Let no one despise you for your youth, but set the believers an example in speech, in conduct, in love, in faith, in purity.1 Timothy 4:12
What Do You Do?
Joe and Tom were standing in line to get into the new Starbucks Reserve Roastery on Michigan Ave. in Chicago. The line was down the street and wrapped around the corner onto Erie St.
They had been in line for about 10 minutes with at least another 20 minutes to go until they would be able to get into the door.
“So, what do you do?” Joe asked Tom.
“I’m the Sales Manager at a local car dealership in town.” Tom answered. “What do you do?”
Joe said, “I fly for a regional airline.”
Conversations like this happen all over America every day. And if you look closely at what people say in response to “what do you do?” you will see the reality that we very often define ourselves by what we do.
Sales managers. Airline pilots. Delivery drivers. Stay-at-home dads and moms who homeschool children. These are all things that people do. And these are all things that people say that they are.
What Do You Do Now?
Three months later, Tom was let go from his position of 20 years at the dealership. Sales had dropped off significantly after the first of the year. Through no fault of his own, Tom found himself unemployed.
About the same time Joe found himself in the same predicament. Due to the grounding of certain types of aircraft, the regional airline he flew for during the last 15 years declared bankruptcy and shuttered its doors.
Joe and Tom had defined who they were by what they did. But now they had a problem! They didn’t do those things anymore. They were left with a deeply existential – and spiritual – question. Who am I?
Who You Are Is Not What You Do
This is not a new question or concept. Over the last 15 to 20 years I’ve been developing this thought about not defining ourselves by what we do.
Its pretty important that we don’t because we’ll be faced with the same question as Joe and Tom. If we define ourselves by what we do, and then we don’t do that anymore, who are we, really?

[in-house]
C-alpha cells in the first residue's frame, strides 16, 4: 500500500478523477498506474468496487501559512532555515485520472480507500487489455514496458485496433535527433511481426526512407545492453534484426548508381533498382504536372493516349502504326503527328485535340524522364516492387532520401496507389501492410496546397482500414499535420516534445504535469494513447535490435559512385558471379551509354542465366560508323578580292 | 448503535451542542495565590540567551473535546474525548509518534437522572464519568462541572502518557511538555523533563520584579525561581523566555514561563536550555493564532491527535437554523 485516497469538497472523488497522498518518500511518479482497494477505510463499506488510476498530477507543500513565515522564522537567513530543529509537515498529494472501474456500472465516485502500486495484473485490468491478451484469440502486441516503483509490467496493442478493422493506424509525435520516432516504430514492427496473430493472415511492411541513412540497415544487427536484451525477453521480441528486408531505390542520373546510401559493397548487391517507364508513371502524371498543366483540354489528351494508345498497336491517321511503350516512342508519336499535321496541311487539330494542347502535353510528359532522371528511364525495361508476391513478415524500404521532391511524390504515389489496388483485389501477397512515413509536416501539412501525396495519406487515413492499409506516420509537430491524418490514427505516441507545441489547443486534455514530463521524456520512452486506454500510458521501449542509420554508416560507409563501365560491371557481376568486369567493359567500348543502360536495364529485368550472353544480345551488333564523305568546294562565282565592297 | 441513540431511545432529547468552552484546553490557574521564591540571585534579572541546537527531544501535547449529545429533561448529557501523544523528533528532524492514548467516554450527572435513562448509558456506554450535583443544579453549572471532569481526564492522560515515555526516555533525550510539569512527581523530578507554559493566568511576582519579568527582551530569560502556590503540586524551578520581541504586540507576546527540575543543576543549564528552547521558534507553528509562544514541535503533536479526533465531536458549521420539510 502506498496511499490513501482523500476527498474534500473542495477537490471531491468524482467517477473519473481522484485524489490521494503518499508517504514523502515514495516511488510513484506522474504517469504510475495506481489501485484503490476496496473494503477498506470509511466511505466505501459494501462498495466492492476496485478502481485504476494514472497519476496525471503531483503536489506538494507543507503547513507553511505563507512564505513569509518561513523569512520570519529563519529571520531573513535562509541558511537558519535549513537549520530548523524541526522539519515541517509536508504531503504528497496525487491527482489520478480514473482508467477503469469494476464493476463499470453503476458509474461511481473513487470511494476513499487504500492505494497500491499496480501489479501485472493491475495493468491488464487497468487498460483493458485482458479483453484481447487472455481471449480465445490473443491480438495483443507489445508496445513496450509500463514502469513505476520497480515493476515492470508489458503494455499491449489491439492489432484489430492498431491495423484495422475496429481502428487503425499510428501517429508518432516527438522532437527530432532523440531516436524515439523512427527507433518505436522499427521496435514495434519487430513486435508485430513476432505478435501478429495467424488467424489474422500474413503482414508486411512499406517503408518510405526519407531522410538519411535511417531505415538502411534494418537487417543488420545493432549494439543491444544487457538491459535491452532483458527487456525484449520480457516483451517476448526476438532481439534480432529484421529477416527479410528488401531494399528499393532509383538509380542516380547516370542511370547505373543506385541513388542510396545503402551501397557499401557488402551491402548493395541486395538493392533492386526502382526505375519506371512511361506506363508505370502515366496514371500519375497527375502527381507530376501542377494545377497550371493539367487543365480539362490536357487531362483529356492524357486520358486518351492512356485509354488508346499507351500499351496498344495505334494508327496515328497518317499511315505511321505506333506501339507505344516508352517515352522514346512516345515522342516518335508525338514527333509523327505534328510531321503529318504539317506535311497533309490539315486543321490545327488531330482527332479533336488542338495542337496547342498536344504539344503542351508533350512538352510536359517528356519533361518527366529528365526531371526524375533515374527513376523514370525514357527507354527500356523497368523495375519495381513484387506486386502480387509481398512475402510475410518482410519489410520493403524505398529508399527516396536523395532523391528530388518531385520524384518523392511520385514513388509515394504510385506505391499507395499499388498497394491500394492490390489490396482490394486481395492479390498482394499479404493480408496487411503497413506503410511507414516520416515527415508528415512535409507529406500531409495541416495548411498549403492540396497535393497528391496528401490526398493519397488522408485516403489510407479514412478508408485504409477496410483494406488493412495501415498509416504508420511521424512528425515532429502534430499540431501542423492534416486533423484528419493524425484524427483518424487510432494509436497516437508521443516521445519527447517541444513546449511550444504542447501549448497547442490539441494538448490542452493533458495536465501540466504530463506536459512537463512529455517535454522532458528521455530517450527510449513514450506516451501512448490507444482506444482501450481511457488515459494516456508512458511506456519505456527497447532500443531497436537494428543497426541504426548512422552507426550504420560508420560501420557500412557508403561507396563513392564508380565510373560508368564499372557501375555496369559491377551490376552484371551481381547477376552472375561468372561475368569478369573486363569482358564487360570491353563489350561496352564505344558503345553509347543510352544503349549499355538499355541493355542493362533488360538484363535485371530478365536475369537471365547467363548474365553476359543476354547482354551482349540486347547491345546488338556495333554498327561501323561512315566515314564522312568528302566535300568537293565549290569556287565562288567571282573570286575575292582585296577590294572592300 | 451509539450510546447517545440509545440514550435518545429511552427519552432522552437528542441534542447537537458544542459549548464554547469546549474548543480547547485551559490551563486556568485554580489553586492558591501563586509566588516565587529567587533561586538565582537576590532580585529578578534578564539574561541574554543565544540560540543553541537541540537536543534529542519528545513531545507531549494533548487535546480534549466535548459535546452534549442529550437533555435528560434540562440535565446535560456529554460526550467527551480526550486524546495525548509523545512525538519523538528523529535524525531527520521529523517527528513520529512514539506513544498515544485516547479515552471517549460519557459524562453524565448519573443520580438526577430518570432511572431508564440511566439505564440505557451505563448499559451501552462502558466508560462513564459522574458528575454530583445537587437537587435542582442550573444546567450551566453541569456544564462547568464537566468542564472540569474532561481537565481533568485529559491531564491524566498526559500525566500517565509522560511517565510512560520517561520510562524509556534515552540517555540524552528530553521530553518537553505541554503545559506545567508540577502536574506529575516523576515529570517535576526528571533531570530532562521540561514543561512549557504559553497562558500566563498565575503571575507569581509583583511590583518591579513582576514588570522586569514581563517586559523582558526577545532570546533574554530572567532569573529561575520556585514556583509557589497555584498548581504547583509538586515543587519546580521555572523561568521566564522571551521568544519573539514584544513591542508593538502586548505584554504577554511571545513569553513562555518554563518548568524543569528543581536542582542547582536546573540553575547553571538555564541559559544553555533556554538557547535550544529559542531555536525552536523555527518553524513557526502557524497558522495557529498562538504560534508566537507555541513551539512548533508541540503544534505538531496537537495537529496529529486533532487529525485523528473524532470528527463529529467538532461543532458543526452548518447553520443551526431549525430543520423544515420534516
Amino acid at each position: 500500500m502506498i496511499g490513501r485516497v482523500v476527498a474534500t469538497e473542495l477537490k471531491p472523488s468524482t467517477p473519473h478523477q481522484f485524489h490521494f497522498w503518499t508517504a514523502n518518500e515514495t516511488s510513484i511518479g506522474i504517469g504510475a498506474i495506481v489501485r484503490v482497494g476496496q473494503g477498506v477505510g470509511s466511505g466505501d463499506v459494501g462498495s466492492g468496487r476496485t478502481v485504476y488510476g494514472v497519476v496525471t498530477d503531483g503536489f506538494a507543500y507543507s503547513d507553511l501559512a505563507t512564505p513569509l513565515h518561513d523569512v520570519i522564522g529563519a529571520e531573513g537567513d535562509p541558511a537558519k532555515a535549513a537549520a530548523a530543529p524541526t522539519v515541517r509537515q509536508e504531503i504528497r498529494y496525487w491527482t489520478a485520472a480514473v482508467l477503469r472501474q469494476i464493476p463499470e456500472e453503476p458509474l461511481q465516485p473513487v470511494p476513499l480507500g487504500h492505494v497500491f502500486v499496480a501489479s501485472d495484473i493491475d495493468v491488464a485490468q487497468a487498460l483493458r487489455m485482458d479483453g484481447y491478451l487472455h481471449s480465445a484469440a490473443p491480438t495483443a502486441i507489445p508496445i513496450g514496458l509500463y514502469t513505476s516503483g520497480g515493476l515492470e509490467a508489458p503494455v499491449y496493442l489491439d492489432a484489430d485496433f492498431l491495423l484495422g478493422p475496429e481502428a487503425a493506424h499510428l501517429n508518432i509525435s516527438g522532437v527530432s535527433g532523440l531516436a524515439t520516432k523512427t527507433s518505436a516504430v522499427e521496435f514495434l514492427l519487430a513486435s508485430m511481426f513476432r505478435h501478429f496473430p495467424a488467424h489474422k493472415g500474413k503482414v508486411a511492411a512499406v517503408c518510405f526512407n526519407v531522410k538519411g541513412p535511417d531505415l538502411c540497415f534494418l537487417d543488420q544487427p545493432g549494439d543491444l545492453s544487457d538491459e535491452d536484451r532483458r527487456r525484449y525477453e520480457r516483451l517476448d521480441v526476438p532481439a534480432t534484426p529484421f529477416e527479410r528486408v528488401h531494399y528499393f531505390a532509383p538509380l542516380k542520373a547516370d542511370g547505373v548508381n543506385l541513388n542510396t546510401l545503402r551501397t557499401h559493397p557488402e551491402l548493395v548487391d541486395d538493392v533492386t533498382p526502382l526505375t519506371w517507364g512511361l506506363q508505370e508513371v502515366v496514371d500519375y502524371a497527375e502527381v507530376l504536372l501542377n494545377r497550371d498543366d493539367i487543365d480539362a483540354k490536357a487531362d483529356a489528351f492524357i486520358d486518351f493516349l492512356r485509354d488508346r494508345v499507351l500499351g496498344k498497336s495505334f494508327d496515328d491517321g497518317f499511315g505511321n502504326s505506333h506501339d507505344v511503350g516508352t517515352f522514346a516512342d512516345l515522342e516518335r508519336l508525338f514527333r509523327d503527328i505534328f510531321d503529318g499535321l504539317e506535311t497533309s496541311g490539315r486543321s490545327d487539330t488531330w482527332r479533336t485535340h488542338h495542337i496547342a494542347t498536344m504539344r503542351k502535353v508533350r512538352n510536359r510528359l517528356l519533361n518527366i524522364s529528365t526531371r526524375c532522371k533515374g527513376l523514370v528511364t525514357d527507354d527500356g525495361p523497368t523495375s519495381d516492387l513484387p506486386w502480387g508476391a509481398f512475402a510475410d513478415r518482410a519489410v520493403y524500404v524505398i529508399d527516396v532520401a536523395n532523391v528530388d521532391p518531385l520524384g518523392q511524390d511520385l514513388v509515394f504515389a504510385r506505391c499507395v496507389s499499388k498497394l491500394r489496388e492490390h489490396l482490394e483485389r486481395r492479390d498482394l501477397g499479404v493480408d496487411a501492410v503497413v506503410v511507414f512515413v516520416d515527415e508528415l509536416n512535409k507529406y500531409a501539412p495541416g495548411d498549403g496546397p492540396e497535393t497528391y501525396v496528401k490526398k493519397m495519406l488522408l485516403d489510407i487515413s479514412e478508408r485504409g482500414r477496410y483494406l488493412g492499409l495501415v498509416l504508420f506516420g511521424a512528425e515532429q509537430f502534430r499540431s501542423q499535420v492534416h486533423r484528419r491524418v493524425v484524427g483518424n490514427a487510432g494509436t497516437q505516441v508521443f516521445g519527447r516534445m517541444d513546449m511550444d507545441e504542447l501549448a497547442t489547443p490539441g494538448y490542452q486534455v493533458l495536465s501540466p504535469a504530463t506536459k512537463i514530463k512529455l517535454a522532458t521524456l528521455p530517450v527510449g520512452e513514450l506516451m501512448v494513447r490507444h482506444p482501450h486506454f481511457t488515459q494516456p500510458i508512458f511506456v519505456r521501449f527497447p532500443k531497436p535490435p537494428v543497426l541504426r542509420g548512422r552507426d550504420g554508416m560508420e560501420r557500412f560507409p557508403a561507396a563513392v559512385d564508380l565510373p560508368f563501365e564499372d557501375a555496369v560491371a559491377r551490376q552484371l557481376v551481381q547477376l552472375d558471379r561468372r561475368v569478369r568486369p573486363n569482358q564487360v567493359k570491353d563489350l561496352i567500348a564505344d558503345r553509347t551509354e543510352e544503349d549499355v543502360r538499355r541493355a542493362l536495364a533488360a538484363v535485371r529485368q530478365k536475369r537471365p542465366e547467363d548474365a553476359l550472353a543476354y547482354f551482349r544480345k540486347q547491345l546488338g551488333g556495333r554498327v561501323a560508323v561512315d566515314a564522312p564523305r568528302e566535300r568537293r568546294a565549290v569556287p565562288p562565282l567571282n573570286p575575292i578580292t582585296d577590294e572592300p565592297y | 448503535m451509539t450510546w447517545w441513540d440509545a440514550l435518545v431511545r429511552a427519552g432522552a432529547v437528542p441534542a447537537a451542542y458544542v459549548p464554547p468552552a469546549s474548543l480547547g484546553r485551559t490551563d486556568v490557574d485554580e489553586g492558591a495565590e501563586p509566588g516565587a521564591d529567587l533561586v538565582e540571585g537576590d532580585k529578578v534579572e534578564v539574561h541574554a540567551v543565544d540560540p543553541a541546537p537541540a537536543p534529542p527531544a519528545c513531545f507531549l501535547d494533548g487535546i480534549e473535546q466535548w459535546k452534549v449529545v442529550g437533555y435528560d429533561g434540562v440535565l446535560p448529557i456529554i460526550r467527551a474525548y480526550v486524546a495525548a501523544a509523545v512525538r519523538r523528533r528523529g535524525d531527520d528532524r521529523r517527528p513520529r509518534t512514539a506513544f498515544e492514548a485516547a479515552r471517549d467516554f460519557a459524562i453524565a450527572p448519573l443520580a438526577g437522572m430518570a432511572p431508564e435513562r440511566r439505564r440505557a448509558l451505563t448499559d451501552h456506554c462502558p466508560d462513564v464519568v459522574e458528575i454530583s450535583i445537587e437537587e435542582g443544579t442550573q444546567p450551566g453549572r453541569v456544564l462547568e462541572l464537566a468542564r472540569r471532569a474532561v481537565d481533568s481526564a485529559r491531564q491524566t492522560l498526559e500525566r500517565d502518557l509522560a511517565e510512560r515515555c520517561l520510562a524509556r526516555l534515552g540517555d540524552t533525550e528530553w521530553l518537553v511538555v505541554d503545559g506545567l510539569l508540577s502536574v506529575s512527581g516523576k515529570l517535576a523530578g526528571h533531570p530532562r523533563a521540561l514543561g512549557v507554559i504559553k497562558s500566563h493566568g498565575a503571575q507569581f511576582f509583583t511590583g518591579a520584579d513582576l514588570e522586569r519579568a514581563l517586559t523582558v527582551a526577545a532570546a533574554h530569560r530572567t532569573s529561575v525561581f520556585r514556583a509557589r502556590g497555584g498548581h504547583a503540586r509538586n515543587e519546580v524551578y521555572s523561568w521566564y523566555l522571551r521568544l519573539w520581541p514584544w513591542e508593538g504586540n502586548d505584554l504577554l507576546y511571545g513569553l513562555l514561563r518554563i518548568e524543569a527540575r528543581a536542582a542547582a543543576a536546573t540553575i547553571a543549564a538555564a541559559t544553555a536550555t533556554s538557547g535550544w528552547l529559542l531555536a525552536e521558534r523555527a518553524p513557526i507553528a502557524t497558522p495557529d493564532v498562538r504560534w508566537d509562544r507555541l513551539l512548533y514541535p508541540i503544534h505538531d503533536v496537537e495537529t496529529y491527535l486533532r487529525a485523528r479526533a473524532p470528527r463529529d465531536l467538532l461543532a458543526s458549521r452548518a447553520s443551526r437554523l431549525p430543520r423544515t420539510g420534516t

When you really get down to it, who you are is not dependent upon what you do with your life, your free time, or your money.
Yes, all those things are influenced by who you are. And all those things can be very important.
But they are not definitions of who you are! Because all those things can change. But who you are remains constant. Or at least it should.
Who Defines Who You Are
It will probably come as no surprise that you would read me say – or hear me say – that the ultimate authority of who you are is God.
I really believe that to be true. For me, it comes down to who would know me better than the One who made me?
I am not belittling others’ valuable input and influence into who we are. Our parents are vitally important in developing who we are. So are our closest friends and family. And let’s not forget our very selves!
We also have an important say in defining who we are.
For me, however, the final authority is God. This is true – again, for me – because I’m flawed, my family and friends are flawed, and God is not.
God created me. God re-created me, in Holy Baptism. And God has a plan for my life (see Jeremiah 29:11). This is also true for you!
What You Do With Who You Are
Part of that plan is to reproduce. To pass on what you are to another person, another generation.
But too often, we believe that this is to teach another person or generation about the Christian faith. As important as that is, it isn’t enough.
Teaching is part of the Great Commission given by Jesus in Matthew 28:19-20.
But teaching isn’t all there is!
I recently read in a leadership book these two sentences:
You can teach what you know.
But you can only reproduce what you are.
Building Leaders, Aubrey Malphurs & Will Mancini
Teaching is important. But to make disciples is reproduction. And we have to not just teach what we know, but also pass on who we are.
That begins with baptism. Because reproduction is part of life, and baptism is when God gives us new life, abundant life, eternal life!
Reproducing Who You Are
As a baptized Christian, we make disciples. This means that the Holy Spirit uses who we are – baptized children of God – to make more disciples.
Why? Because disciples are loved by God. Disciples are people whom Jesus’ saves because of God’s love.
And Jesus came to save the entire world. He does this through His death and resurrection. And he accomplishes this through us as we reproduce who we are.
Heavenly Father, help me to find strength and courage in knowing that You love me and have made me Your child in baptism. Strengthen my faith through the Means of Grace. And give me the courage to reproduce who I am in other people. In Jesus’ name. Amen.
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